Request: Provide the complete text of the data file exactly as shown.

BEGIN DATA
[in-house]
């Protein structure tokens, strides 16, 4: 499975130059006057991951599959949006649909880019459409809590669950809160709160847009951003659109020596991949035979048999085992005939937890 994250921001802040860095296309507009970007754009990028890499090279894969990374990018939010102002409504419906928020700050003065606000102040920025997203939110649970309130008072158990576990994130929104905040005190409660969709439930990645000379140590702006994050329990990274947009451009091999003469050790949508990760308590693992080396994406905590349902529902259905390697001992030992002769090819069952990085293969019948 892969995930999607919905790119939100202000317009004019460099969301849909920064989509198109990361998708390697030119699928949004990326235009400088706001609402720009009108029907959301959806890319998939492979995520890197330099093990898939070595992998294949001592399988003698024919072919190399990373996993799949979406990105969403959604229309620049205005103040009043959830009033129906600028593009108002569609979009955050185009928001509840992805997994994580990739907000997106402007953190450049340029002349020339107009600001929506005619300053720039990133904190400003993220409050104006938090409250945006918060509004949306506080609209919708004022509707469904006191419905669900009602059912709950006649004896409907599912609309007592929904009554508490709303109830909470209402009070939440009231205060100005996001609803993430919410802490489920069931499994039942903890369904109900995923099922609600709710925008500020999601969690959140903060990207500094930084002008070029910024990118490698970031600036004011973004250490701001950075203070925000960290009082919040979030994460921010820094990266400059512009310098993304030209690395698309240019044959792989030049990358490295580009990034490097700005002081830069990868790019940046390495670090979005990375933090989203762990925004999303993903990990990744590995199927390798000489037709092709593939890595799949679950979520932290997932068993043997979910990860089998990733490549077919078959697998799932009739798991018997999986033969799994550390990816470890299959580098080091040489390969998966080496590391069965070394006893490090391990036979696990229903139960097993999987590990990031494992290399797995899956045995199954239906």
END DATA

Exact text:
[in-house]
């Protein structure tokens, strides 16, 4: 499975130059006057991951599959949006649909880019459409809590669950809160709160847009951003659109020596991949035979048999085992005939937890 994250921001802040860095296309507009970007754009990028890499090279894969990374990018939010102002409504419906928020700050003065606000102040920025997203939110649970309130008072158990576990994130929104905040005190409660969709439930990645000379140590702006994050329990990274947009451009091999003469050790949508990760308590693992080396994406905590349902529902259905390697001992030992002769090819069952990085293969019948 892969995930999607919905790119939100202000317009004019460099969301849909920064989509198109990361998708390697030119699928949004990326235009400088706001609402720009009108029907959301959806890319998939492979995520890197330099093990898939070595992998294949001592399988003698024919072919190399990373996993799949979406990105969403959604229309620049205005103040009043959830009033129906600028593009108002569609979009955050185009928001509840992805997994994580990739907000997106402007953190450049340029002349020339107009600001929506005619300053720039990133904190400003993220409050104006938090409250945006918060509004949306506080609209919708004022509707469904006191419905669900009602059912709950006649004896409907599912609309007592929904009554508490709303109830909470209402009070939440009231205060100005996001609803993430919410802490489920069931499994039942903890369904109900995923099922609600709710925008500020999601969690959140903060990207500094930084002008070029910024990118490698970031600036004011973004250490701001950075203070925000960290009082919040979030994460921010820094990266400059512009310098993304030209690395698309240019044959792989030049990358490295580009990034490097700005002081830069990868790019940046390495670090979005990375933090989203762990925004999303993903990990990744590995199927390798000489037709092709593939890595799949679950979520932290997932068993043997979910990860089998990733490549077919078959697998799932009739798991018997999986033969799994550390990816470890299959580098080091040489390969998966080496590391069965070394006893490090391990036979696990229903139960097993999987590990990031494992290399797995899956045995199954239906």